g
grady9
Apr 13, 2011

What does Server Virtualization do?

And what Server Virtualization products are available?

s
secubios
07/08/2011

ESX and ESXi are dedicated hypervisors and time clock that don't require an underlying operating system. Xen Server and KVM run on top of a Linux kernel.

L
Logan Harbaugh
04/13/2011

Server virtualization uses specialized software called a hypervisor to run multiple server operating systems on a single physical server. A few hypervisors run on top of a base operating system such as Windows Server 2008 or Linux, while others such as VMware vSphere or ESX run without a separate operating system.

 

Hypervisors take advantage of the fact that many server hardware systems have multiple multi-core processors and enough RAM (up to 256GB), to handle many simultaneous systems. The hypervisor allows you to run multiple operating systems such as Windows 2008, Windows 2003 or various versions of Linux on the same box. Each virtual machine (VM) has a designated number of CPU cores, RAM, hard disk space and network interfaces available to it.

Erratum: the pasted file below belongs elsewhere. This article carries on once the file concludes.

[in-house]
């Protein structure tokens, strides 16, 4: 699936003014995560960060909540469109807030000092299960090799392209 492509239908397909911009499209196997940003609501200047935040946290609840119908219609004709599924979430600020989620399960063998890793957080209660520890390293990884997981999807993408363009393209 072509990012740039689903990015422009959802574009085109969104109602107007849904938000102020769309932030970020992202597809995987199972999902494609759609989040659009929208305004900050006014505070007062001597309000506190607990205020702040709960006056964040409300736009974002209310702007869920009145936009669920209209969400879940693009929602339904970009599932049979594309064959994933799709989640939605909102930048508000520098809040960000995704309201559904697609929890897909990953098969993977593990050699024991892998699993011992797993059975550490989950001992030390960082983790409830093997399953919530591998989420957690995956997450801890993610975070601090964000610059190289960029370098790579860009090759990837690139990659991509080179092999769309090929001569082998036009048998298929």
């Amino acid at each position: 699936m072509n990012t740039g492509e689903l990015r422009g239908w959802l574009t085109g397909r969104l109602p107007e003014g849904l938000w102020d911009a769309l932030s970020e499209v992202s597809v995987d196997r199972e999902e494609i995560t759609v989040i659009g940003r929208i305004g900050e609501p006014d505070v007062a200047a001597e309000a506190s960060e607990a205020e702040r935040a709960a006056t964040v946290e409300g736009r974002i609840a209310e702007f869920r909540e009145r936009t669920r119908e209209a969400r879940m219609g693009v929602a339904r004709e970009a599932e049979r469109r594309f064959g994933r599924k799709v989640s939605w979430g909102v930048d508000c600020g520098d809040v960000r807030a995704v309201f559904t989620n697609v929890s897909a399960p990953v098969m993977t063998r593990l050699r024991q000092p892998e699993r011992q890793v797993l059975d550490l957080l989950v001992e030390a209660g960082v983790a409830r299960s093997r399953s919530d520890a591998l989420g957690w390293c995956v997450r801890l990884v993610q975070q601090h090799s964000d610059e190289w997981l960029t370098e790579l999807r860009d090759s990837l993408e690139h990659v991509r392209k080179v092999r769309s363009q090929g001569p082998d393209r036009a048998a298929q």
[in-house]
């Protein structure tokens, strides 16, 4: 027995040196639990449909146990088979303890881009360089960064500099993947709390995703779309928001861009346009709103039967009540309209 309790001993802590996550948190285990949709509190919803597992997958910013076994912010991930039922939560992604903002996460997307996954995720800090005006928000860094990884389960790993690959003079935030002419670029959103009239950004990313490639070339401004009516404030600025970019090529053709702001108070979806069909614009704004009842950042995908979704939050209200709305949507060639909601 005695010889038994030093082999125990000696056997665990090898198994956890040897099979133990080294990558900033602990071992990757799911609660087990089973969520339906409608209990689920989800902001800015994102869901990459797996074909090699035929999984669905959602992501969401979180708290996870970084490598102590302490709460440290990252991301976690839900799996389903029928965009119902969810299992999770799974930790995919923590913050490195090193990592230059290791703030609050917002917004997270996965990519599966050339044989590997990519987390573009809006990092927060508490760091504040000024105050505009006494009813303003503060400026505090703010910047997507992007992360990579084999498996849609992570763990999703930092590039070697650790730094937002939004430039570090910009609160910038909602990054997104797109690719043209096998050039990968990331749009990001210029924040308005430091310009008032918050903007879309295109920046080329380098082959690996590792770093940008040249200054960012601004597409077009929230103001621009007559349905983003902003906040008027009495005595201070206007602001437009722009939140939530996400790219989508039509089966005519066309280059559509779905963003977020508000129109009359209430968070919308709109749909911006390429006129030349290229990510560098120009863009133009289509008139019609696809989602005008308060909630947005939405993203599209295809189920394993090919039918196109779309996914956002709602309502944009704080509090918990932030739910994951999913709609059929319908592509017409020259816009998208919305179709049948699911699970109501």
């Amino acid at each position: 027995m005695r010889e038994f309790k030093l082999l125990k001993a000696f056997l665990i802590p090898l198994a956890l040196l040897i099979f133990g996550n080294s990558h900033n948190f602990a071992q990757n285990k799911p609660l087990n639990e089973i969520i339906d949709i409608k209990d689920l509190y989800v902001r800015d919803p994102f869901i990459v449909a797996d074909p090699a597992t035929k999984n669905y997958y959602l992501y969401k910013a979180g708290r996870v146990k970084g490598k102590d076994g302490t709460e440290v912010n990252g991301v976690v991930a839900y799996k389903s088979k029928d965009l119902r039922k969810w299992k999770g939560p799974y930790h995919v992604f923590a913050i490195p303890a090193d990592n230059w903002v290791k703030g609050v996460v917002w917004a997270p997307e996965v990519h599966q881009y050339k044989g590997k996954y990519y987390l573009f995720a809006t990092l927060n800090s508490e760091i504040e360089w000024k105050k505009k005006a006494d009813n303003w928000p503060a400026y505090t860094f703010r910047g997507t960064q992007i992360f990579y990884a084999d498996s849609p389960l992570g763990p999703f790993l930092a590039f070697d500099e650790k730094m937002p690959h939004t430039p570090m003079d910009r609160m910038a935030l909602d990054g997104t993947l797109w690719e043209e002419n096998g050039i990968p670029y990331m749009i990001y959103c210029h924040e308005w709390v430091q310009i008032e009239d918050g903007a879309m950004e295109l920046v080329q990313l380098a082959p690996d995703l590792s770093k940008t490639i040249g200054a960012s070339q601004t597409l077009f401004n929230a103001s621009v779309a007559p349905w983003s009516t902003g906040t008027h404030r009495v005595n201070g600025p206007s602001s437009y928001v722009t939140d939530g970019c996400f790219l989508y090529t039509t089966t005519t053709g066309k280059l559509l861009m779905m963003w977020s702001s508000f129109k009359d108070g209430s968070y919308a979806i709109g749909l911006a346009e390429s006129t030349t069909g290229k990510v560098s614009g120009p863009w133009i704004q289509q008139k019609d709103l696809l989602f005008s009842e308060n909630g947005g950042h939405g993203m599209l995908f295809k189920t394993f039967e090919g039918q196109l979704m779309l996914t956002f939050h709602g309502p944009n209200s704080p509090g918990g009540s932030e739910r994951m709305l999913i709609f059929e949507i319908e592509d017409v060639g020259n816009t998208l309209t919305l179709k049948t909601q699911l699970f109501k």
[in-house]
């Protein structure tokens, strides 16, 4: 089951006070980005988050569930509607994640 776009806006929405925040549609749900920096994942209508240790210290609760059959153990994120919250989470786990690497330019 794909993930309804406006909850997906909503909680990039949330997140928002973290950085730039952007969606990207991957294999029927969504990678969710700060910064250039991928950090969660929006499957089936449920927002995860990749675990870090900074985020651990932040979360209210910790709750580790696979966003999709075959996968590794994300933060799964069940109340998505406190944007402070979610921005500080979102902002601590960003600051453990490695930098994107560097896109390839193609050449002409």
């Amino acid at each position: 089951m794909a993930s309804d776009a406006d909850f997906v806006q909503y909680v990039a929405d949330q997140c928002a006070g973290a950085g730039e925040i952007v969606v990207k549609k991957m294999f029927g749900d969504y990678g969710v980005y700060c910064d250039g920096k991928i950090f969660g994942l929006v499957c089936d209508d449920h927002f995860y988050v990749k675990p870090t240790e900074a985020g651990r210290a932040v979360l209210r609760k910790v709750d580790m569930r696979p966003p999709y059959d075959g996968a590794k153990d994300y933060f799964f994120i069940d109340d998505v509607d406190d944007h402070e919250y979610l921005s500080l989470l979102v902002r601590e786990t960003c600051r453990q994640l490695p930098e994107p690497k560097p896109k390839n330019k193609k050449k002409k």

Some hypervisors allow for thin provisioning, where the OS will use up to a designated amount of CPU power, RAM, hard disk space and so forth, but only when needed. This allows for more VMs to run on a single hardware system.

 

What Server Virtualization products are available?

 

Server Virtualization products are available from several vendors, including Microsoft's Hyper-V, VMware's vSphere, ESX and ESXi, Citrix Xen Server and Red Hat's KVM. There are open source versions of hypervisors such as KVM available as well. Hyper-V is part of Microsoft's Windows Server 2008 R2, while vSphere, ESX and ESXi are dedicated hypervisors that don't require an underlying operating system. Xen Server and KVM run on top of a Linux kernel.

 

Pricing of hypervisors varies widely, from free products to thousands of dollars per physical system.

 

They also vary widely in their management capabilities, ease of installing guest operating systems and features, such as thin provisioning that allow for VMs to be installed that don't use server resources until they need them.

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